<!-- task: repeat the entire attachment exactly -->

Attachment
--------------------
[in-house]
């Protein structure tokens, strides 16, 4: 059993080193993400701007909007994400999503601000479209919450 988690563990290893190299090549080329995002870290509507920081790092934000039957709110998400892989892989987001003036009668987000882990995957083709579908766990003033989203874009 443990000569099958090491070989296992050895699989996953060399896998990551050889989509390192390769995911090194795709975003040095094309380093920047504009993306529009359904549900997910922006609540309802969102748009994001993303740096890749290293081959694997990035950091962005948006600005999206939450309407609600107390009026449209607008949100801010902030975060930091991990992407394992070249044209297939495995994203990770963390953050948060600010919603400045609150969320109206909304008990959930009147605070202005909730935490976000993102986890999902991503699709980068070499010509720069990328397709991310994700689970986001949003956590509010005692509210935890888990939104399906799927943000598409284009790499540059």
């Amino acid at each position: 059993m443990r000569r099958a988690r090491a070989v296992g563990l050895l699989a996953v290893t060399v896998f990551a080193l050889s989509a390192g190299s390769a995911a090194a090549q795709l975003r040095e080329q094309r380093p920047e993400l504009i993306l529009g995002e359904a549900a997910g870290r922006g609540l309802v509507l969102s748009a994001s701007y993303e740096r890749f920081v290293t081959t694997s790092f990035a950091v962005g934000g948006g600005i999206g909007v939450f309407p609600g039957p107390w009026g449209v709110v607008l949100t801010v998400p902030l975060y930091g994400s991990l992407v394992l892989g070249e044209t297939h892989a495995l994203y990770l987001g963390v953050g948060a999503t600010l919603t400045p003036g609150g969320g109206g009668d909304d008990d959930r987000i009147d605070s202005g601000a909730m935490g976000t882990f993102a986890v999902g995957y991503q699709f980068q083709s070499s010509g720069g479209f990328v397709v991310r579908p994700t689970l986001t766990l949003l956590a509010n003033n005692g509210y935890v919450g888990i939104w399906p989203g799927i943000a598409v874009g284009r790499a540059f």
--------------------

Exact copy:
[in-house]
């Protein structure tokens, strides 16, 4: 059993080193993400701007909007994400999503601000479209919450 988690563990290893190299090549080329995002870290509507920081790092934000039957709110998400892989892989987001003036009668987000882990995957083709579908766990003033989203874009 443990000569099958090491070989296992050895699989996953060399896998990551050889989509390192390769995911090194795709975003040095094309380093920047504009993306529009359904549900997910922006609540309802969102748009994001993303740096890749290293081959694997990035950091962005948006600005999206939450309407609600107390009026449209607008949100801010902030975060930091991990992407394992070249044209297939495995994203990770963390953050948060600010919603400045609150969320109206909304008990959930009147605070202005909730935490976000993102986890999902991503699709980068070499010509720069990328397709991310994700689970986001949003956590509010005692509210935890888990939104399906799927943000598409284009790499540059």
């Amino acid at each position: 059993m443990r000569r099958a988690r090491a070989v296992g563990l050895l699989a996953v290893t060399v896998f990551a080193l050889s989509a390192g190299s390769a995911a090194a090549q795709l975003r040095e080329q094309r380093p920047e993400l504009i993306l529009g995002e359904a549900a997910g870290r922006g609540l309802v509507l969102s748009a994001s701007y993303e740096r890749f920081v290293t081959t694997s790092f990035a950091v962005g934000g948006g600005i999206g909007v939450f309407p609600g039957p107390w009026g449209v709110v607008l949100t801010v998400p902030l975060y930091g994400s991990l992407v394992l892989g070249e044209t297939h892989a495995l994203y990770l987001g963390v953050g948060a999503t600010l919603t400045p003036g609150g969320g109206g009668d909304d008990d959930r987000i009147d605070s202005g601000a909730m935490g976000t882990f993102a986890v999902g995957y991503q699709f980068q083709s070499s010509g720069g479209f990328v397709v991310r579908p994700t689970l986001t766990l949003l956590a509010n003033n005692g509210y935890v919450g888990i939104w399906p989203g799927i943000a598409v874009g284009r790499a540059f």